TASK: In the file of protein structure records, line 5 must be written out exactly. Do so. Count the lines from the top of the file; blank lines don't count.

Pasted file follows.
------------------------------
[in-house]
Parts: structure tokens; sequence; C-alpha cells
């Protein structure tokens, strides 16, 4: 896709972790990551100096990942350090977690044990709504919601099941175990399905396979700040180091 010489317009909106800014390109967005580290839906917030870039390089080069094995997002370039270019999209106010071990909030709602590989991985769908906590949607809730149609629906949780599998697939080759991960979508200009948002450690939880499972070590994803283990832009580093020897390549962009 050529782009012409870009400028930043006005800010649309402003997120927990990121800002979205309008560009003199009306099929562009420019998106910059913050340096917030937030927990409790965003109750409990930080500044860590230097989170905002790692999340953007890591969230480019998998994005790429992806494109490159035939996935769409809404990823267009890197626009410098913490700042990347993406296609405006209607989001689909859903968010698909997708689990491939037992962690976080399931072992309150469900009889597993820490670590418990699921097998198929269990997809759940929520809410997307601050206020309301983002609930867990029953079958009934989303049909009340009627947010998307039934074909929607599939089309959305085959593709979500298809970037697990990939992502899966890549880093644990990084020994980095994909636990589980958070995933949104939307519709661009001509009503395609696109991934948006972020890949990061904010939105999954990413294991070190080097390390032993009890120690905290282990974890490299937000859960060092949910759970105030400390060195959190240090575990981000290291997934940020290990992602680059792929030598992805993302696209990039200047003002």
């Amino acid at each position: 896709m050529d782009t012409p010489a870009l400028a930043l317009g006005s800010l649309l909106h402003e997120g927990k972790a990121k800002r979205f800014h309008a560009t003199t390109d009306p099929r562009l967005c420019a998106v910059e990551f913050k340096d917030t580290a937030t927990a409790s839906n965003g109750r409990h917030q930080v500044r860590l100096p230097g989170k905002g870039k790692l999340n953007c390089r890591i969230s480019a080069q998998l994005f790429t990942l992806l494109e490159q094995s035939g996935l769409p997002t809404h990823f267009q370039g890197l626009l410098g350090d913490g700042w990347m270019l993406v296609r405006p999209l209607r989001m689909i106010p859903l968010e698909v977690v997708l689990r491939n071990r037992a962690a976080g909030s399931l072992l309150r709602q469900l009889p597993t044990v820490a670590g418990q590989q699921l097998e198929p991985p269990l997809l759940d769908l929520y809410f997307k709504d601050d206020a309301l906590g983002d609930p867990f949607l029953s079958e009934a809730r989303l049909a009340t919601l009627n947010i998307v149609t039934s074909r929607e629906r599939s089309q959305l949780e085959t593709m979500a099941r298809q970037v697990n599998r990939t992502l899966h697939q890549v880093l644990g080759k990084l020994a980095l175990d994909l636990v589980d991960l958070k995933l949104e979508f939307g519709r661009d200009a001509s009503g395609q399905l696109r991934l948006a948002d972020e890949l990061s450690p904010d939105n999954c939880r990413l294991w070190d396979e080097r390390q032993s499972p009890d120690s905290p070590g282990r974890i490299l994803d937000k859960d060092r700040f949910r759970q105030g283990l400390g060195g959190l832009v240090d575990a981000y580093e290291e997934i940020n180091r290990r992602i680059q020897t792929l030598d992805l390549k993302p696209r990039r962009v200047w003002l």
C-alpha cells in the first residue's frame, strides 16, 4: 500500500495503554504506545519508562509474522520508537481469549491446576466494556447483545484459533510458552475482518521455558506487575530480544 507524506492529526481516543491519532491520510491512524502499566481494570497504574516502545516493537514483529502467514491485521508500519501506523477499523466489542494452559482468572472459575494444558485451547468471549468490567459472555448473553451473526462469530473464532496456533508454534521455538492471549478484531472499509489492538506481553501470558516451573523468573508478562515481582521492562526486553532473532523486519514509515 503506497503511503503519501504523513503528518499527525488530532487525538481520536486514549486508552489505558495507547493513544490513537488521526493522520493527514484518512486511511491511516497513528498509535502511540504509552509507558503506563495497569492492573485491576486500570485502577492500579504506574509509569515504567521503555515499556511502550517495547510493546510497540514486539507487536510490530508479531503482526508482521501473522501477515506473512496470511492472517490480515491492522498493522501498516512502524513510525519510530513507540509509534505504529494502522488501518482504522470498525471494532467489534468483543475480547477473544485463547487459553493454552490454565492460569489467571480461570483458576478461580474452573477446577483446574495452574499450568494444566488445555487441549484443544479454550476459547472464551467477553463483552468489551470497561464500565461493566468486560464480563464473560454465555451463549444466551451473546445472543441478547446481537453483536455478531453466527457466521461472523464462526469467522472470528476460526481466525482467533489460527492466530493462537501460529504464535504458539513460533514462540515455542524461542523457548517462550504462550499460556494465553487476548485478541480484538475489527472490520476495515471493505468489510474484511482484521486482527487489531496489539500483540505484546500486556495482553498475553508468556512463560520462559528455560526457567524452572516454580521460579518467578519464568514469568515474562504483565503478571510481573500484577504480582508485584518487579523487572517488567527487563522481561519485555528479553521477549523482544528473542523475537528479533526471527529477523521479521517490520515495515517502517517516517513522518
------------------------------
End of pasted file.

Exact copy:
C-alpha cells in the first residue's frame, strides 16, 4: 500500500495503554504506545519508562509474522520508537481469549491446576466494556447483545484459533510458552475482518521455558506487575530480544 507524506492529526481516543491519532491520510491512524502499566481494570497504574516502545516493537514483529502467514491485521508500519501506523477499523466489542494452559482468572472459575494444558485451547468471549468490567459472555448473553451473526462469530473464532496456533508454534521455538492471549478484531472499509489492538506481553501470558516451573523468573508478562515481582521492562526486553532473532523486519514509515 503506497503511503503519501504523513503528518499527525488530532487525538481520536486514549486508552489505558495507547493513544490513537488521526493522520493527514484518512486511511491511516497513528498509535502511540504509552509507558503506563495497569492492573485491576486500570485502577492500579504506574509509569515504567521503555515499556511502550517495547510493546510497540514486539507487536510490530508479531503482526508482521501473522501477515506473512496470511492472517490480515491492522498493522501498516512502524513510525519510530513507540509509534505504529494502522488501518482504522470498525471494532467489534468483543475480547477473544485463547487459553493454552490454565492460569489467571480461570483458576478461580474452573477446577483446574495452574499450568494444566488445555487441549484443544479454550476459547472464551467477553463483552468489551470497561464500565461493566468486560464480563464473560454465555451463549444466551451473546445472543441478547446481537453483536455478531453466527457466521461472523464462526469467522472470528476460526481466525482467533489460527492466530493462537501460529504464535504458539513460533514462540515455542524461542523457548517462550504462550499460556494465553487476548485478541480484538475489527472490520476495515471493505468489510474484511482484521486482527487489531496489539500483540505484546500486556495482553498475553508468556512463560520462559528455560526457567524452572516454580521460579518467578519464568514469568515474562504483565503478571510481573500484577504480582508485584518487579523487572517488567527487563522481561519485555528479553521477549523482544528473542523475537528479533526471527529477523521479521517490520515495515517502517517516517513522518